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UA News
LifeLine's free rides promote irresponsibility

By Widlcat Opinions Board
Arizona Daily Wildcat
September 16, 2002

The LifeLine program, which debuted this past weekend, may sound like a lifesaver for stranded drunk students without a ride home, but that convenience is outweighed by the fact that it rewards irresponsibility.

Distribution of LifeLine cards to the entire campus is continuing this week, and once people have a card, they will be able to call a toll-free number for a free cab ride in an emergency.

It sounds generous, but it is tacitly providing an incentive to drink irresponsibly.

By instituting this program, student government is giving a wink and a nod to people headed out to parties and bars without a plan to get home.

Supposedly, it's only for use in emergencies, and people are only allowed to use it to get home, to a police station or to a hospital. But there's no limit to the number of times someone can use a card.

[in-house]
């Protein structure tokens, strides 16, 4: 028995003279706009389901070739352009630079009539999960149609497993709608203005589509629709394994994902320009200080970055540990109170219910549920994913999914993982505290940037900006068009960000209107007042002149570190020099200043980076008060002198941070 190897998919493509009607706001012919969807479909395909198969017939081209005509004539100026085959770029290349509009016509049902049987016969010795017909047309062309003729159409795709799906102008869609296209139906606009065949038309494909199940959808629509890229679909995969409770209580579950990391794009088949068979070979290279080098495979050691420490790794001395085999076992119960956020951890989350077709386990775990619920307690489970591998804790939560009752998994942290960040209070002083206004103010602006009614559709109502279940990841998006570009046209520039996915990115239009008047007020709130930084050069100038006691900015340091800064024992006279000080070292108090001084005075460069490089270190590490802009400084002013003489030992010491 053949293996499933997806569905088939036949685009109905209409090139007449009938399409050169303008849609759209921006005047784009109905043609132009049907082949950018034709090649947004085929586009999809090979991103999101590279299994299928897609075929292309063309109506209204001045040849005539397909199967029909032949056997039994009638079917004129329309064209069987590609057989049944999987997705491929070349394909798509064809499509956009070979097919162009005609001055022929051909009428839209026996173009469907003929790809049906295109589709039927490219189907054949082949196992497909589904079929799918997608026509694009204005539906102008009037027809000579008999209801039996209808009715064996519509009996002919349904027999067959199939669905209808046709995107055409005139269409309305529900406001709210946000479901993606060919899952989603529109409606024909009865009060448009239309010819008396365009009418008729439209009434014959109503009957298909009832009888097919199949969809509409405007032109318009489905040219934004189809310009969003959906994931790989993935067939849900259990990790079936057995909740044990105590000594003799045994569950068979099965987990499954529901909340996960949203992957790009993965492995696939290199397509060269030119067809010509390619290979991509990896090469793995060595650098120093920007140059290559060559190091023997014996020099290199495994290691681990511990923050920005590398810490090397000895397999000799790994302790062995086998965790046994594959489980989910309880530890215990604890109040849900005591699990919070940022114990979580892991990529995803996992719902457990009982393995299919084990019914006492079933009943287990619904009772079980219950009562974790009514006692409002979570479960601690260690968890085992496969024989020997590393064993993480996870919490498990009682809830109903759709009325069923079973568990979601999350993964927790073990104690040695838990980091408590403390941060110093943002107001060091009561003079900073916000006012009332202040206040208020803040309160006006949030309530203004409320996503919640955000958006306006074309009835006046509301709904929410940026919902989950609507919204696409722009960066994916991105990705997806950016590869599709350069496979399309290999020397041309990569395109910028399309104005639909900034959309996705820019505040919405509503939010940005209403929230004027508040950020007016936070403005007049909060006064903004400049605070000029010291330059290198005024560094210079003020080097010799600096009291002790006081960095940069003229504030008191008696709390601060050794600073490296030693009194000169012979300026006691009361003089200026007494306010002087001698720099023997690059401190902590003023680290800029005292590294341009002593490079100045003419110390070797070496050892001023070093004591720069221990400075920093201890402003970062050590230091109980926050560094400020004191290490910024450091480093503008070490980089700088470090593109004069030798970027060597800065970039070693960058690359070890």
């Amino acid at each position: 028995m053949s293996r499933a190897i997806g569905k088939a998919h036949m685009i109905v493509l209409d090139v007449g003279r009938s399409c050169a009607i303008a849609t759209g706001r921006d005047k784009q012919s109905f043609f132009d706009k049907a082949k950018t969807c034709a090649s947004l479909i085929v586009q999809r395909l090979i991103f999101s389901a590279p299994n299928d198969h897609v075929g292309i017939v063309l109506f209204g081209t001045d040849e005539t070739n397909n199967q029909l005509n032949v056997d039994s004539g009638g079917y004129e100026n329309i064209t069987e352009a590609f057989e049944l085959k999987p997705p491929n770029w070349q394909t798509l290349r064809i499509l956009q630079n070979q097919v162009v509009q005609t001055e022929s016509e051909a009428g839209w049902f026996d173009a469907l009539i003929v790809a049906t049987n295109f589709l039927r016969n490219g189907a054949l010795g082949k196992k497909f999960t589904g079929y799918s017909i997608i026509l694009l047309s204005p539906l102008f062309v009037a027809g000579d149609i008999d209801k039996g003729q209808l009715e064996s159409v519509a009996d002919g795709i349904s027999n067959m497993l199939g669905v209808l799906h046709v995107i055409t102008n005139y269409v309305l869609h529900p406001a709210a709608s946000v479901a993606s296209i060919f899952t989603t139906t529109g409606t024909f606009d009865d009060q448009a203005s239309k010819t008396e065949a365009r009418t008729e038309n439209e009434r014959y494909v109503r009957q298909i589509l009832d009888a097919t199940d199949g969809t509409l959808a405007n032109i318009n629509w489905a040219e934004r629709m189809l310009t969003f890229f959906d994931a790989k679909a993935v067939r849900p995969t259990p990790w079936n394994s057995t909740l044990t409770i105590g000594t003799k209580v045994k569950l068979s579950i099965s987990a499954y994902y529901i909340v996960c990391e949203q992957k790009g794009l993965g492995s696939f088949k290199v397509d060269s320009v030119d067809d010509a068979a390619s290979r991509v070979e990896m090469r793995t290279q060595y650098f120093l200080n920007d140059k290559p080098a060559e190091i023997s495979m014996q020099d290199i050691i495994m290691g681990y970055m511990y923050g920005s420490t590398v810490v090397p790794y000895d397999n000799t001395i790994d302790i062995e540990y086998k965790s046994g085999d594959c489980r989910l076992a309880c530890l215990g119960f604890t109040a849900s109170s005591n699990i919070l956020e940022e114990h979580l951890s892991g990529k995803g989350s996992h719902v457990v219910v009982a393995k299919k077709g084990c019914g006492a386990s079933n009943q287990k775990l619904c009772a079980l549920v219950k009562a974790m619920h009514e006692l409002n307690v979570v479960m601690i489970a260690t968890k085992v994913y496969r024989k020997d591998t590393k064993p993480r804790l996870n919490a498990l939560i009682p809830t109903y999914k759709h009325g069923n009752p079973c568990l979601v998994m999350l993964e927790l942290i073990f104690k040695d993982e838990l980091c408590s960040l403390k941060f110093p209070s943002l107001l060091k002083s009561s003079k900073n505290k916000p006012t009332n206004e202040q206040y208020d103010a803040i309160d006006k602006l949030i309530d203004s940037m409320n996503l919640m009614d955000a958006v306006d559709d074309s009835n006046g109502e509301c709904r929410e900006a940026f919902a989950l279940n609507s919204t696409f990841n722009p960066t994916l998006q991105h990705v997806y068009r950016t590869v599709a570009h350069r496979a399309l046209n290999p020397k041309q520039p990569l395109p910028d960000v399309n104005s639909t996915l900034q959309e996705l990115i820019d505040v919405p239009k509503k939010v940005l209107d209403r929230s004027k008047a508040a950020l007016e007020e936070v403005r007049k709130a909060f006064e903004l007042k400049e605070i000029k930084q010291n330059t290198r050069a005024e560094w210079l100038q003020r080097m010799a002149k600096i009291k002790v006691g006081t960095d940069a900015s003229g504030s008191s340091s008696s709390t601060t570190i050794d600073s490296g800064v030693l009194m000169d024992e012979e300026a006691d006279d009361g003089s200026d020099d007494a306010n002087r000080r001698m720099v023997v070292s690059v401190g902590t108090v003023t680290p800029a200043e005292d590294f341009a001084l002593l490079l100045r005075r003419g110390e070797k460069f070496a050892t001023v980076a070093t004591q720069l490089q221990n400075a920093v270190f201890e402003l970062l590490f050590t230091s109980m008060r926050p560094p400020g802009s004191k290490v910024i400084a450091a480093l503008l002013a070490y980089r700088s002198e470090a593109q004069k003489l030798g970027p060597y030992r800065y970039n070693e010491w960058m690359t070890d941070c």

That means people don't even have to discriminate between an emergency and an inconvenience. Their "emergency" could be that they are too lazy or cheap to look for a ride home or fork over cab fare.

Students who are willing to spend money getting drunk ought to spend their own money paying for a cab.

The program is not that expensive: Student government was only responsible for paying $2,700 in startup expenses money that came from student fees.

Now that LifeLine is up and running, though, it is self-supporting, paying for itself through advertising on the cards.

So the major issue here is more than the cost: The issue is that this program is rewarding irresponsibility among college students people not exactly known for their temperance.

For years, ASUA has kept its SafeRide shuttle service inoperable on weekends precisely so it wouldn't become a shuttle for drunks. Now, in an astonishing show of dissonance, they are supporting a program that is exactly that.

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